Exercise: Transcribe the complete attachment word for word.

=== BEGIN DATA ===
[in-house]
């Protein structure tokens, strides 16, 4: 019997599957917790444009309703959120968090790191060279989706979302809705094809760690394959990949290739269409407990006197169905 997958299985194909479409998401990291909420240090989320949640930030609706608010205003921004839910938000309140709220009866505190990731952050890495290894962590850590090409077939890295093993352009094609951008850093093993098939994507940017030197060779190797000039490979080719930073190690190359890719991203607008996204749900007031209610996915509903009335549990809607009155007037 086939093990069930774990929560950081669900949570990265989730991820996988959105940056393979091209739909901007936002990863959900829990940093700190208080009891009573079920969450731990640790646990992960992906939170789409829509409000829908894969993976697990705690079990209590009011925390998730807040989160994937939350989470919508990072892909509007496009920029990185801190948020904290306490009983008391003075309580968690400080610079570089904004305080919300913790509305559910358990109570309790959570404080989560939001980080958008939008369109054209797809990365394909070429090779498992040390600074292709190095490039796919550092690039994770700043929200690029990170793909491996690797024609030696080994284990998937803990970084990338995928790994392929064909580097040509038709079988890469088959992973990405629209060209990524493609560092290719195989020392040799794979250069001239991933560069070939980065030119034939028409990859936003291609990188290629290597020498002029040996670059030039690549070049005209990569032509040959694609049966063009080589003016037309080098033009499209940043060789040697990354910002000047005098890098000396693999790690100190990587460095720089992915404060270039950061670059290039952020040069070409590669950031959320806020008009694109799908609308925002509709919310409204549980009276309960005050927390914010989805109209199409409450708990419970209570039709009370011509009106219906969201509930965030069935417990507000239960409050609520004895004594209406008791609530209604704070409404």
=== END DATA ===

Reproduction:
[in-house]
């Protein structure tokens, strides 16, 4: 019997599957917790444009309703959120968090790191060279989706979302809705094809760690394959990949290739269409407990006197169905 997958299985194909479409998401990291909420240090989320949640930030609706608010205003921004839910938000309140709220009866505190990731952050890495290894962590850590090409077939890295093993352009094609951008850093093993098939994507940017030197060779190797000039490979080719930073190690190359890719991203607008996204749900007031209610996915509903009335549990809607009155007037 086939093990069930774990929560950081669900949570990265989730991820996988959105940056393979091209739909901007936002990863959900829990940093700190208080009891009573079920969450731990640790646990992960992906939170789409829509409000829908894969993976697990705690079990209590009011925390998730807040989160994937939350989470919508990072892909509007496009920029990185801190948020904290306490009983008391003075309580968690400080610079570089904004305080919300913790509305559910358990109570309790959570404080989560939001980080958008939008369109054209797809990365394909070429090779498992040390600074292709190095490039796919550092690039994770700043929200690029990170793909491996690797024609030696080994284990998937803990970084990338995928790994392929064909580097040509038709079988890469088959992973990405629209060209990524493609560092290719195989020392040799794979250069001239991933560069070939980065030119034939028409990859936003291609990188290629290597020498002029040996670059030039690549070049005209990569032509040959694609049966063009080589003016037309080098033009499209940043060789040697990354910002000047005098890098000396693999790690100190990587460095720089992915404060270039950061670059290039952020040069070409590669950031959320806020008009694109799908609308925002509709919310409204549980009276309960005050927390914010989805109209199409409450708990419970209570039709009370011509009106219906969201509930965030069935417990507000239960409050609520004895004594209406008791609530209604704070409404």